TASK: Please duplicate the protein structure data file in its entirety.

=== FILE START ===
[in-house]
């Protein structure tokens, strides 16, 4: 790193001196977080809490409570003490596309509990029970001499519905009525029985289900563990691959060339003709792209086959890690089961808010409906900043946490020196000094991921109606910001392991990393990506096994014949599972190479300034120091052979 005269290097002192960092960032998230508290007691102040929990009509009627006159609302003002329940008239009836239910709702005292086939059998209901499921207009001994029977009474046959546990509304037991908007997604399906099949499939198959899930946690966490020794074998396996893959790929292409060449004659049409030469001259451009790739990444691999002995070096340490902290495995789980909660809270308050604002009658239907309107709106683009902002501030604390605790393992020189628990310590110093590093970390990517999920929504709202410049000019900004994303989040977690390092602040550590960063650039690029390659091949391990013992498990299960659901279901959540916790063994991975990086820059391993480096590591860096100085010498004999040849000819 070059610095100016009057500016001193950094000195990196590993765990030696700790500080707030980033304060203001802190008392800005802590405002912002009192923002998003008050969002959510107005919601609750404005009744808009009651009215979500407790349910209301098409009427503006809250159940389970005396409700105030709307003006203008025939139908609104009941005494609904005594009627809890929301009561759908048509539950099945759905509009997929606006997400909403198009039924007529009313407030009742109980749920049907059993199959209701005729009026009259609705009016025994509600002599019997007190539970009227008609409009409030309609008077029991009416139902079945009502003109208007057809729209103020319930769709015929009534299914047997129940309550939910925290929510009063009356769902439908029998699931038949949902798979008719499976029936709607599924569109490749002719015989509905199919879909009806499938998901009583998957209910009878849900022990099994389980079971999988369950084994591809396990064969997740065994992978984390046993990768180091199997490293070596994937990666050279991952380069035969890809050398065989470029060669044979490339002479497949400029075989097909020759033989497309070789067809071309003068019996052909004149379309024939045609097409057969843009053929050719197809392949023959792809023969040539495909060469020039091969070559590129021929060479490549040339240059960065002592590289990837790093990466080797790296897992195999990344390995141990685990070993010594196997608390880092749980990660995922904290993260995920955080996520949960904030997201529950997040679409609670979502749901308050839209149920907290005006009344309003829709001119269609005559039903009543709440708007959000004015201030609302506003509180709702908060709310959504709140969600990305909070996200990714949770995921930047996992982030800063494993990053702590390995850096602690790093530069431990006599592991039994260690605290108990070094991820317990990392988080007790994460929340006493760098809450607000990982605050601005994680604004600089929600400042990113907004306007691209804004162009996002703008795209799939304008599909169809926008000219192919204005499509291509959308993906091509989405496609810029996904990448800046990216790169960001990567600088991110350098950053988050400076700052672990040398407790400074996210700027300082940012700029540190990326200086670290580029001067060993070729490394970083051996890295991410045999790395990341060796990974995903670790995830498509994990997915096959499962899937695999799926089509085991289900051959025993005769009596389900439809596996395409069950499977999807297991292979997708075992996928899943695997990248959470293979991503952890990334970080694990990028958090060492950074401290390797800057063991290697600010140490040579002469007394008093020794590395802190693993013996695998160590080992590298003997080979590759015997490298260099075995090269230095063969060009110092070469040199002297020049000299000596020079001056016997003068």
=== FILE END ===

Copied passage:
[in-house]
């Protein structure tokens, strides 16, 4: 790193001196977080809490409570003490596309509990029970001499519905009525029985289900563990691959060339003709792209086959890690089961808010409906900043946490020196000094991921109606910001392991990393990506096994014949599972190479300034120091052979 005269290097002192960092960032998230508290007691102040929990009509009627006159609302003002329940008239009836239910709702005292086939059998209901499921207009001994029977009474046959546990509304037991908007997604399906099949499939198959899930946690966490020794074998396996893959790929292409060449004659049409030469001259451009790739990444691999002995070096340490902290495995789980909660809270308050604002009658239907309107709106683009902002501030604390605790393992020189628990310590110093590093970390990517999920929504709202410049000019900004994303989040977690390092602040550590960063650039690029390659091949391990013992498990299960659901279901959540916790063994991975990086820059391993480096590591860096100085010498004999040849000819 070059610095100016009057500016001193950094000195990196590993765990030696700790500080707030980033304060203001802190008392800005802590405002912002009192923002998003008050969002959510107005919601609750404005009744808009009651009215979500407790349910209301098409009427503006809250159940389970005396409700105030709307003006203008025939139908609104009941005494609904005594009627809890929301009561759908048509539950099945759905509009997929606006997400909403198009039924007529009313407030009742109980749920049907059993199959209701005729009026009259609705009016025994509600002599019997007190539970009227008609409009409030309609008077029991009416139902079945009502003109208007057809729209103020319930769709015929009534299914047997129940309550939910925290929510009063009356769902439908029998699931038949949902798979008719499976029936709607599924569109490749002719015989509905199919879909009806499938998901009583998957209910009878849900022990099994389980079971999988369950084994591809396990064969997740065994992978984390046993990768180091199997490293070596994937990666050279991952380069035969890809050398065989470029060669044979490339002479497949400029075989097909020759033989497309070789067809071309003068019996052909004149379309024939045609097409057969843009053929050719197809392949023959792809023969040539495909060469020039091969070559590129021929060479490549040339240059960065002592590289990837790093990466080797790296897992195999990344390995141990685990070993010594196997608390880092749980990660995922904290993260995920955080996520949960904030997201529950997040679409609670979502749901308050839209149920907290005006009344309003829709001119269609005559039903009543709440708007959000004015201030609302506003509180709702908060709310959504709140969600990305909070996200990714949770995921930047996992982030800063494993990053702590390995850096602690790093530069431990006599592991039994260690605290108990070094991820317990990392988080007790994460929340006493760098809450607000990982605050601005994680604004600089929600400042990113907004306007691209804004162009996002703008795209799939304008599909169809926008000219192919204005499509291509959308993906091509989405496609810029996904990448800046990216790169960001990567600088991110350098950053988050400076700052672990040398407790400074996210700027300082940012700029540190990326200086670290580029001067060993070729490394970083051996890295991410045999790395990341060796990974995903670790995830498509994990997915096959499962899937695999799926089509085991289900051959025993005769009596389900439809596996395409069950499977999807297991292979997708075992996928899943695997990248959470293979991503952890990334970080694990990028958090060492950074401290390797800057063991290697600010140490040579002469007394008093020794590395802190693993013996695998160590080992590298003997080979590759015997490298260099075995090269230095063969060009110092070469040199002297020049000299000596020079001056016997003068």